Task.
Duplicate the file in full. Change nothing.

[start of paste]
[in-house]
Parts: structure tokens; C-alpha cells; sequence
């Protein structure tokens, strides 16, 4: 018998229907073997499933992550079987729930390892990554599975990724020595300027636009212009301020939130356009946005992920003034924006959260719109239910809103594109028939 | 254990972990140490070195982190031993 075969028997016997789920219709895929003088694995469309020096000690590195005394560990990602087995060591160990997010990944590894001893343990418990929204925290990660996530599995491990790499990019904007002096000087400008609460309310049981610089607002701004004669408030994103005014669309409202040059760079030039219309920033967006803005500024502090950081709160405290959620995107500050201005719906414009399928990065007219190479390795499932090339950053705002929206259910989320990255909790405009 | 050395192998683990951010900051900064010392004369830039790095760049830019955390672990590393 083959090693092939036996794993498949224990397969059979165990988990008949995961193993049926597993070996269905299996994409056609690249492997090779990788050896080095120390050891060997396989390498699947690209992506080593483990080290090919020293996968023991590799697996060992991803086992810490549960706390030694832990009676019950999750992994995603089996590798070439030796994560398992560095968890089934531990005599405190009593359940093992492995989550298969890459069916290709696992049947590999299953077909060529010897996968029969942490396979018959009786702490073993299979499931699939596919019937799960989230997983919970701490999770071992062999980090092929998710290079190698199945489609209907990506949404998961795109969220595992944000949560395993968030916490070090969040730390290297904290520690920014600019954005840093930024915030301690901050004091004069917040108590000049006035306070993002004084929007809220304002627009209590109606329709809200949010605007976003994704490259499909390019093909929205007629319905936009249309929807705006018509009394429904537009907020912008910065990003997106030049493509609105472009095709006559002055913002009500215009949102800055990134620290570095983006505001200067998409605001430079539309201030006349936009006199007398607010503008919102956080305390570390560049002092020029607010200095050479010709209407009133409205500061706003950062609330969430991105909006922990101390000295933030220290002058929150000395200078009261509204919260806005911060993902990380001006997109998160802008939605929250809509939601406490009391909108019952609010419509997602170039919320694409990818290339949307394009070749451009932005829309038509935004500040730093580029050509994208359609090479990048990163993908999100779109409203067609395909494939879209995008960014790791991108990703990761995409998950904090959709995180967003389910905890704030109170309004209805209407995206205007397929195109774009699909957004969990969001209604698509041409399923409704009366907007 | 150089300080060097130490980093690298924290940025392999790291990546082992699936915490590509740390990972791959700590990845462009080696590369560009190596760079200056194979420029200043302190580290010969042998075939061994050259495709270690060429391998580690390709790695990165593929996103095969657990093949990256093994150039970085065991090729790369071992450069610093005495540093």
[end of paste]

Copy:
[in-house]
Parts: structure tokens; C-alpha cells; sequence
């Protein structure tokens, strides 16, 4: 018998229907073997499933992550079987729930390892990554599975990724020595300027636009212009301020939130356009946005992920003034924006959260719109239910809103594109028939 | 254990972990140490070195982190031993 075969028997016997789920219709895929003088694995469309020096000690590195005394560990990602087995060591160990997010990944590894001893343990418990929204925290990660996530599995491990790499990019904007002096000087400008609460309310049981610089607002701004004669408030994103005014669309409202040059760079030039219309920033967006803005500024502090950081709160405290959620995107500050201005719906414009399928990065007219190479390795499932090339950053705002929206259910989320990255909790405009 | 050395192998683990951010900051900064010392004369830039790095760049830019955390672990590393 083959090693092939036996794993498949224990397969059979165990988990008949995961193993049926597993070996269905299996994409056609690249492997090779990788050896080095120390050891060997396989390498699947690209992506080593483990080290090919020293996968023991590799697996060992991803086992810490549960706390030694832990009676019950999750992994995603089996590798070439030796994560398992560095968890089934531990005599405190009593359940093992492995989550298969890459069916290709696992049947590999299953077909060529010897996968029969942490396979018959009786702490073993299979499931699939596919019937799960989230997983919970701490999770071992062999980090092929998710290079190698199945489609209907990506949404998961795109969220595992944000949560395993968030916490070090969040730390290297904290520690920014600019954005840093930024915030301690901050004091004069917040108590000049006035306070993002004084929007809220304002627009209590109606329709809200949010605007976003994704490259499909390019093909929205007629319905936009249309929807705006018509009394429904537009907020912008910065990003997106030049493509609105472009095709006559002055913002009500215009949102800055990134620290570095983006505001200067998409605001430079539309201030006349936009006199007398607010503008919102956080305390570390560049002092020029607010200095050479010709209407009133409205500061706003950062609330969430991105909006922990101390000295933030220290002058929150000395200078009261509204919260806005911060993902990380001006997109998160802008939605929250809509939601406490009391909108019952609010419509997602170039919320694409990818290339949307394009070749451009932005829309038509935004500040730093580029050509994208359609090479990048990163993908999100779109409203067609395909494939879209995008960014790791991108990703990761995409998950904090959709995180967003389910905890704030109170309004209805209407995206205007397929195109774009699909957004969990969001209604698509041409399923409704009366907007 | 150089300080060097130490980093690298924290940025392999790291990546082992699936915490590509740390990972791959700590990845462009080696590369560009190596760079200056194979420029200043302190580290010969042998075939061994050259495709270690060429391998580690390709790695990165593929996103095969657990093949990256093994150039970085065991090729790369071992450069610093005495540093």